British Columbia (BC) has the only Extended Producer Responsibility (EPR) program for packaging and paper products (PPP) in North America where producers have full responsibility for the financing and operation of the province-wide residential recycling system. As Ontario moves toward the transition of its Blue Box program to an Individual Producer Responsibility (IPR) framework, municipalities have looked to BC for lessons learned.
The stewardship program for PPP has been in place out west since 2014 and is run by Recycle BC, a Producer Responsibility Organization (PRO). In order to gather and provide technical support on transition to Ontario municipalities, the Continuous Improvement Fund (CIF) has sought insights from the British Columbia Product Stewardship Council (BCPSC) on their collective experience with transitioning to a full producer responsibility model. The BCPSC is a coalition of local government representatives from the 27 BC Regional Districts that are responsible for solid waste management and waste reduction, recycling and reuse initiatives within their jurisdiction.
In this CIF blog mini-series, we’ll share learnings from our engagement with the BCPSC, beginning with three key takeaways below.
Changes can be challenging and modifying behaviour takes time
Consider the operational and financial impacts of a change to how materials are currently collected. In BC, glass, film and expanded polystyrene (EPS) were not included in the common collection system, post transition. If glass is collected at the curb or from multi-family (MF) households, it is collected in a separate stream, not comingled with other materials in single-stream systems and not comingled with other containers in a two-stream system. Film and EPS are collected through depots. This change had an impact not only on collection costs, but on Promotion & Education (P&E). For many BC municipalities, it took a long time to educate the public to remove film plastic from curbside and MF set outs and to separate glass from commingled collection bins. The removal of glass was one of the biggest behaviour change issues for the public, and in some areas, it took up to a year. The cost for an additional bin for glass collection and sustained P&E campaigns are examples of the types of challenges to anticipate.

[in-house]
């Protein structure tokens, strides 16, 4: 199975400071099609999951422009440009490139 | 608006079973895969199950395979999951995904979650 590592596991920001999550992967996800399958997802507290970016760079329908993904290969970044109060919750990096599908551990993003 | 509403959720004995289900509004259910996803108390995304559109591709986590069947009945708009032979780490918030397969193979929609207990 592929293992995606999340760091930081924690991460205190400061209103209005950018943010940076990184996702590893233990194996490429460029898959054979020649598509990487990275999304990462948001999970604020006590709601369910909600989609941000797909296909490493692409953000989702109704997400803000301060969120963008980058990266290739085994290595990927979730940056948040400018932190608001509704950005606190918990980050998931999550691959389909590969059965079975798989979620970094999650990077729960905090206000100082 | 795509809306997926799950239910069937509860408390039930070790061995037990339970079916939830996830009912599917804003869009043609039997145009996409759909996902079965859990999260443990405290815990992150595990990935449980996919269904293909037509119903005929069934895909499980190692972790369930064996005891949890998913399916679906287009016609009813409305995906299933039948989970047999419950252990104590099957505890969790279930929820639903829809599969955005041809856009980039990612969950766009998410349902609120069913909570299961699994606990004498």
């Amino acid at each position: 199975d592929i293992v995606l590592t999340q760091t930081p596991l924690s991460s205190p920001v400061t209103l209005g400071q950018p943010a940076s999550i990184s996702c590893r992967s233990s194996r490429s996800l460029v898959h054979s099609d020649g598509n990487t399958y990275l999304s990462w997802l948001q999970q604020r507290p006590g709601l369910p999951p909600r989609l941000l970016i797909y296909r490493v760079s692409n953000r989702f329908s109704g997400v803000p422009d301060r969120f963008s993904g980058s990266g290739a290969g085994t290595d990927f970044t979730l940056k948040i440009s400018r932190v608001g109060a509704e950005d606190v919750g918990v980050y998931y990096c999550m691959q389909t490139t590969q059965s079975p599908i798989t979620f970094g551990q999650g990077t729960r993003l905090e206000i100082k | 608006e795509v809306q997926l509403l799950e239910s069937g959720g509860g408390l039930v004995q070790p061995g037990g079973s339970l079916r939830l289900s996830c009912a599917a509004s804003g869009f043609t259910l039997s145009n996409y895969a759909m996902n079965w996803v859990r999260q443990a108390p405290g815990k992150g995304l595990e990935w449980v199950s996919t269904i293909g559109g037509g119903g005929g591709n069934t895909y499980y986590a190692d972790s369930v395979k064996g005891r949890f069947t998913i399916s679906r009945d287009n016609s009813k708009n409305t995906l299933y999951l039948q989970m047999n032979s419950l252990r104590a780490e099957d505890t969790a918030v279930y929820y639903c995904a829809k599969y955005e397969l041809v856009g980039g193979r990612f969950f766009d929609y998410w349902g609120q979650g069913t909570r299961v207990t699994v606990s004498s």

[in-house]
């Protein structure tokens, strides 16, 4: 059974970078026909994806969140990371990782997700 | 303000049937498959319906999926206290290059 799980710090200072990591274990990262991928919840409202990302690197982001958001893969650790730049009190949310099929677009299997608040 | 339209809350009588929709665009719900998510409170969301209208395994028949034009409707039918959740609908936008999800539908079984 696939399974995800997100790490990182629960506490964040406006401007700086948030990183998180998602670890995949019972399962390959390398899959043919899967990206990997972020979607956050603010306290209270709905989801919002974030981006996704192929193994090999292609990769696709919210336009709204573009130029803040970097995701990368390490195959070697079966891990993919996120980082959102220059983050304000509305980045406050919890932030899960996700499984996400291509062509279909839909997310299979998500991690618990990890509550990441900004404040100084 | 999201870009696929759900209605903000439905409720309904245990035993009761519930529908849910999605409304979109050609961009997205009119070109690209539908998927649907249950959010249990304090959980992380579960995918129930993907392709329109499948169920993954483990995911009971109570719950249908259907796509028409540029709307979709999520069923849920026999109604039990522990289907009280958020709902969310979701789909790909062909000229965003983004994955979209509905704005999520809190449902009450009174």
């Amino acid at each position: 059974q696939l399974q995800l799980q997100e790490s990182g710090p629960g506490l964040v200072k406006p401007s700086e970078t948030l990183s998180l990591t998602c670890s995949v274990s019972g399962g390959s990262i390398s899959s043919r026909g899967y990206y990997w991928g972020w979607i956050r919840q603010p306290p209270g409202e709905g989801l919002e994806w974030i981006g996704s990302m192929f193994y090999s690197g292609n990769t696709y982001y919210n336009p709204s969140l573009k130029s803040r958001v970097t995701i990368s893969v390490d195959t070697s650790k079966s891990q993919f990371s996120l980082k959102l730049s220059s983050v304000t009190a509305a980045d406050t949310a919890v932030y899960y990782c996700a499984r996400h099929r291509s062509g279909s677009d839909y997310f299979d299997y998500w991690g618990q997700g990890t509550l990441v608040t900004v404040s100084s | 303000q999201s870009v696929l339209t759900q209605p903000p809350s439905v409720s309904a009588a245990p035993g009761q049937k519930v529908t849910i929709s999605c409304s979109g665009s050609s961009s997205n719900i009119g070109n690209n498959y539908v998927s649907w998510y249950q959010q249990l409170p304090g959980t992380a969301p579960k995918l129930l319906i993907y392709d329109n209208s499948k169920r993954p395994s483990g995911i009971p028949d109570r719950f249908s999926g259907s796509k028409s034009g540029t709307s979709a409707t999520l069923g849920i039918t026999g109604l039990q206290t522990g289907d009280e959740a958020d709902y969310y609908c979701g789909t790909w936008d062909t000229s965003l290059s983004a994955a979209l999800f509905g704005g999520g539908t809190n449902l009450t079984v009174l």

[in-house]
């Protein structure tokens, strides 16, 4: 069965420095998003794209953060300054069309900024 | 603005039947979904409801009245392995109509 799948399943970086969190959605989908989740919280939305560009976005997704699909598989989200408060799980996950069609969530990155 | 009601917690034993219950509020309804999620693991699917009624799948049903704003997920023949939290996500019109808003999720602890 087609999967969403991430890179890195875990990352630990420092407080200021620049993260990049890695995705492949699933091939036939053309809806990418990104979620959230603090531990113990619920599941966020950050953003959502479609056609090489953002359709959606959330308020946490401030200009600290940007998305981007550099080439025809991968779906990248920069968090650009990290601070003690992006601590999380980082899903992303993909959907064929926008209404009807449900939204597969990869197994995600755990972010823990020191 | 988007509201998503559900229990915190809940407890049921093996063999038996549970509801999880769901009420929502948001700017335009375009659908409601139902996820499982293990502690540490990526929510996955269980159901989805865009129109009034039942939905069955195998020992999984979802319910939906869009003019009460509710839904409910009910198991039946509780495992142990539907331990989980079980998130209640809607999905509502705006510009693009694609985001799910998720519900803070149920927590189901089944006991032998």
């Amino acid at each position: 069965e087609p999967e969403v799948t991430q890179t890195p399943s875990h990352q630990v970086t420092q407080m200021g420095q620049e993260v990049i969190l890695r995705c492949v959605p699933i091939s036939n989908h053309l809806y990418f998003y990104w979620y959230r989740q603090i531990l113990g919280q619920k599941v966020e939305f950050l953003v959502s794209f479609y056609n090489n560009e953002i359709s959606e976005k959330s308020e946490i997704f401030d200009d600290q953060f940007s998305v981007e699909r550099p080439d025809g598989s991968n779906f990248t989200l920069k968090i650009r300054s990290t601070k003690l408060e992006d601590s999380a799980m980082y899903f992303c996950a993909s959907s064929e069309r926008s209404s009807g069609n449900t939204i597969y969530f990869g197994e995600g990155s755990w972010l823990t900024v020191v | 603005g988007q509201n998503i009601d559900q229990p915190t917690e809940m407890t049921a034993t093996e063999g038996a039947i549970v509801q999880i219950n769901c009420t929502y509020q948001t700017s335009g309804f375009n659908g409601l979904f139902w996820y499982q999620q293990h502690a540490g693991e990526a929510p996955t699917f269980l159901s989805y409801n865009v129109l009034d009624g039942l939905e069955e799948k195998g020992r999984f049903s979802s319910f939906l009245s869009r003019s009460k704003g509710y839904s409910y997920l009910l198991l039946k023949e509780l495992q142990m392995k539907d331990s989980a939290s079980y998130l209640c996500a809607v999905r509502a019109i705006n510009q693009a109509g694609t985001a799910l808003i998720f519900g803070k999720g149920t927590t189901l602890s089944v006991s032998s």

Contamination abatement is resource intensive
In BC, the contamination level for all forms of collection (curb, MF or depot) is set at no more than 3% non-PPP. Contamination is calculated at two levels:
- Incompatible PPP, such as glass not set out separately, or film plastic and EPS in a curbside load when it should be delivered to a depot.
- Non-accepted materials, including non-PPP, garbage, wood, electronics, etc.
Only the non-accepted materials category is used to calculate the actual contamination rate. If a municipality is acting as a service provider to the PRO in BC, they may eventually face penalties if they are unable to bring their contamination levels under control.
Contamination abatement can be resource intensive. Understanding where contamination levels in your municipality are at today will help determine the length of time and level of effort that will be required to address it should your municipality elect to remain engaged as a contractor to a PRO post-transition.
One local government in BC, struggling with high contamination levels, responded by employing a curbside enforcement team to inspect materials prior to collection and provide direct feedback to residents.
Full Cost Accounting: know your costs, know your costs, know your costs
Begin as soon as possible to understand the costs of all aspects of service delivery. Contract administration (paying invoices, etc.), contract oversight (working daily with your contractor on service issues), P&E and contamination abatement (enforcement).
This is critical for municipalities to help them determine whether or not to continue their participation in the system. While funding was made available to BC local governments for P&E and contract administration, there was not additional funding for contamination abatement, where a municipality was struggling to meet the contamination threshold.